Personally, I wouldn't worry about bar risers, I prefer flatter, narrower bars for when you need to have good front end control but everyone seems to go through the bar riser stage so give it a go and see if it works for you.

Best thing you can do is lots of easy rides to gain confidence and experience, enjoy yourself!
__________________
Orange...cause it makes me look like I know what I'm doing!
Crisis management is offline   Reply With Quote
Old 09-08-2014, 03:09 PM   #11
Kommando
Grumpy Young Man
 
Kommando's Avatar
 
Joined: Nov 2006
Location: Spacecoaster FL
Oddometer: 6,728
Quote:
Originally Posted by LoopGaroo View Post
I've read that standing up while riding off road is a energy-conserving position and my friends tell me that I'll be a better rider if I stand up more.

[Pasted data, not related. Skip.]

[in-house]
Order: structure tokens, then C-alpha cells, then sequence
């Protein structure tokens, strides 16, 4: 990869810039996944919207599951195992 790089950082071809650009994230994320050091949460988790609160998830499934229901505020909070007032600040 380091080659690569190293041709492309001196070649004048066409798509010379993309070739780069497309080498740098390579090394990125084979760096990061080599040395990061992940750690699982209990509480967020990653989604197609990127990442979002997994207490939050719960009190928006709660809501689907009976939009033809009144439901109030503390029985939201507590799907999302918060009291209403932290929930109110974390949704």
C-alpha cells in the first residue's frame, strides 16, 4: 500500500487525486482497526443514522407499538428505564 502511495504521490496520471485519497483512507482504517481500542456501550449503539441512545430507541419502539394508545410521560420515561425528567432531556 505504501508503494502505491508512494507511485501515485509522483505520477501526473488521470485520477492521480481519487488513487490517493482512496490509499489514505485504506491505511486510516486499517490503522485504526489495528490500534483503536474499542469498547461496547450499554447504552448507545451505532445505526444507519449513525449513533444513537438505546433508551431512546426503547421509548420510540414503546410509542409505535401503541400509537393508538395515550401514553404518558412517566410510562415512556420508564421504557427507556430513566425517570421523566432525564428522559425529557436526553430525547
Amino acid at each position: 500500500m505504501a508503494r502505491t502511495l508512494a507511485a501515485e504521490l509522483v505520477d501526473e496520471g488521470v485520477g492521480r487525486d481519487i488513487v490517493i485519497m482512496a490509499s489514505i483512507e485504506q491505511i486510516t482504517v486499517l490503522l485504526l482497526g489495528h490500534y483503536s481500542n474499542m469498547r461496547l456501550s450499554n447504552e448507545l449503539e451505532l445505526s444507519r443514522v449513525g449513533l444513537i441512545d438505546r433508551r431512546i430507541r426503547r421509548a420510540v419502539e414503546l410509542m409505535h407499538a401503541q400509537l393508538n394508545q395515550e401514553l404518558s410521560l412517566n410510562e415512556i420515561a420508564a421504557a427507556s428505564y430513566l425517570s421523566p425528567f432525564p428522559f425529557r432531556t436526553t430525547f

But, I'm getting really tired, really fast while I'm doing it. I must be doing something wrong! After about 20 mins of riding my knees and quads start to get shaky and really tired. The next day I feel like I climbed the staircase of a skyscaper.

I'm not unfit- i bike 10 miles and walk 2 miles a day. I'm not overweight.

But, I am a new rider on a pretty big bike. So, I think I must be doing something wrong.

Do I need be doing specific exercises to help my upper legs, or is it related to technique? I'm have a couple BIG dual sort days coming up this autumn and I'm starting to get worried about finishing...
Set up the ergos to fit you when standing.

Don't stand when you don't have to. I ride sitting down most of the time. I stand for things like whoops, jumps, humps, drops, logs, dips, etc.
__________________